Confession of Faith

Site visitors and potential seminar hosts occasionally ask for my Statements of Faith:

statements of faith

The Symbol of Faith (the Nicene Creed)

As an Orthodox believer, I believe in what the historic Church has called ‘the symbol of faith,’ a doctrinal statement that was formalized in 325 and finalized in 381 – all Christians at that time agreed upon these dogmas as the essentials of our faith. We pray this creed together every Sunday morning during the Divine Liturgy and I attempt to pray it daily, because I believe theology is primarily derived from prayer and worship. You will notice that it is also communal, not private, in that we say ‘we believe’:


 

  1. We believe in one God, the Father Almighty, Maker of heaven and earth, and of all things visible and invisible.
  2. And in one Lord Jesus Christ, the Son of God, the only-begotten, begotten of the Father before all ages. Light of Light; true God of true God; begotten, not made; of one essence with the Father, by whom all things were made;
  3. Who for us men and for our salvation came down from heaven, and was incarnate of the Holy Spirit and the Virgin Mary, and became man.
  4. And He was crucified for us under Pontius Pilate, and suffered, and was buried.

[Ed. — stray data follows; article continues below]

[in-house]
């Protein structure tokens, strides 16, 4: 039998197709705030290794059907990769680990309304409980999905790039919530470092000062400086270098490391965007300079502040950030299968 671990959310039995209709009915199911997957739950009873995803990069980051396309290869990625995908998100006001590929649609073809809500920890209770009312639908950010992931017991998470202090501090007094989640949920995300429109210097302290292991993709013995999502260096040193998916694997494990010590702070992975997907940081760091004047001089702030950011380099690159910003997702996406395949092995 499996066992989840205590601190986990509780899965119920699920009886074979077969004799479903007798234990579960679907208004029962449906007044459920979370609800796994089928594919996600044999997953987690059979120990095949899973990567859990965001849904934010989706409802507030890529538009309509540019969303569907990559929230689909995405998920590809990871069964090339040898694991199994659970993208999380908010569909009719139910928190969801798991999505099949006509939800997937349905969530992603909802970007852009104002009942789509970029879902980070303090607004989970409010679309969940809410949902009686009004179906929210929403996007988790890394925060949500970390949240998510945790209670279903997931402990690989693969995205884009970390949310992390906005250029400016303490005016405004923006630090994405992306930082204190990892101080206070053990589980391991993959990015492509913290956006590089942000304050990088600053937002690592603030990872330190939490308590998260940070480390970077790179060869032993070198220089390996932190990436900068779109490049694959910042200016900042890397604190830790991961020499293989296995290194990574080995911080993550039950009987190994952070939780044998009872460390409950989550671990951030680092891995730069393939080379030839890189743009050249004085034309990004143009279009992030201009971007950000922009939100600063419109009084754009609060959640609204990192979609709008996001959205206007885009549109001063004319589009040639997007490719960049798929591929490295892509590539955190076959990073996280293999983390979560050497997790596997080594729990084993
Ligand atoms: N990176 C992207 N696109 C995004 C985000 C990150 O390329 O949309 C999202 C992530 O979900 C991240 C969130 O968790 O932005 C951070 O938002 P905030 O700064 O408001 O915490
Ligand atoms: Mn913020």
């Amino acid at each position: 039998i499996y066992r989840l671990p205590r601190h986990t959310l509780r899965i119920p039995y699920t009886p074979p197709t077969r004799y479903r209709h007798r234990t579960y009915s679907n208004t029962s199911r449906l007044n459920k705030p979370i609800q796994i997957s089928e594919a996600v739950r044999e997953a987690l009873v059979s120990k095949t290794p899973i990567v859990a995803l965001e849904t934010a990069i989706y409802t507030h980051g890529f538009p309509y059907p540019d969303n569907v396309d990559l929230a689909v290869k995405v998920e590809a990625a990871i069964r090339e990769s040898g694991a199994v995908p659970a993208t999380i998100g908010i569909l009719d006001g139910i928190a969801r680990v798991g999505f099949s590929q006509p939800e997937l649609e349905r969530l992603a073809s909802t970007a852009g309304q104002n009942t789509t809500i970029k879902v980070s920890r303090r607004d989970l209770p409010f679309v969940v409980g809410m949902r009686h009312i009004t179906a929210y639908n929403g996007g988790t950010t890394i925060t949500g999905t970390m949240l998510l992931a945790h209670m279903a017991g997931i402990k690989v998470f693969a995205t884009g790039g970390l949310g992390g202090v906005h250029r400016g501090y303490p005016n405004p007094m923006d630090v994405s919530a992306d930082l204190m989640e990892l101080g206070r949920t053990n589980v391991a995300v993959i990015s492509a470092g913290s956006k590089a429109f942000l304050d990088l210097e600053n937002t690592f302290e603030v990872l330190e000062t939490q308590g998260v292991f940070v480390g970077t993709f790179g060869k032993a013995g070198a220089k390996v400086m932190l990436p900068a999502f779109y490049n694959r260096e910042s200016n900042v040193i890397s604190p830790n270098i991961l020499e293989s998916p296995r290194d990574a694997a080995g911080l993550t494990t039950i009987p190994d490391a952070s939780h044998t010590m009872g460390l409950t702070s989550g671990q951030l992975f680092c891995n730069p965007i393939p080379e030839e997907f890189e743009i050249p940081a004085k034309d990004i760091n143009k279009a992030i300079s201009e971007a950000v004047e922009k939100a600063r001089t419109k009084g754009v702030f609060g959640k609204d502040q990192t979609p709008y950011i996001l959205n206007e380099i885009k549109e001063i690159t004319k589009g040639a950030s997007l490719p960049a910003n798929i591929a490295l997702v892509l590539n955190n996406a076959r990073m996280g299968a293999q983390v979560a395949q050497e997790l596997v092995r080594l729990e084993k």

5. And the third day He rose again, according to the Scriptures; and ascended into heaven, and sits at the right hand of the Father; and He shall come again with glory to judge the living and the dead; whose Kingdom shall have no end.
  6. And [we believe] in the Holy Spirit, the Lord, the Giver of Life, who proceeds from the Father; who with the Father and the Son together is worshipped and glorified; who spoke by the prophets.
  7. In one Holy, Catholic, and Apostolic Church. I acknowledge one baptism for the remission of sins.
  8. I look for the resurrection of the dead, and the life of the world to come. Amen.

With the Nicene Creed, the Church came to the climax of her Christian confessions, but we cannot help but also look back further, to the Root – to Jesus himself, who alone embodied perfect theology.

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Brad Jersak
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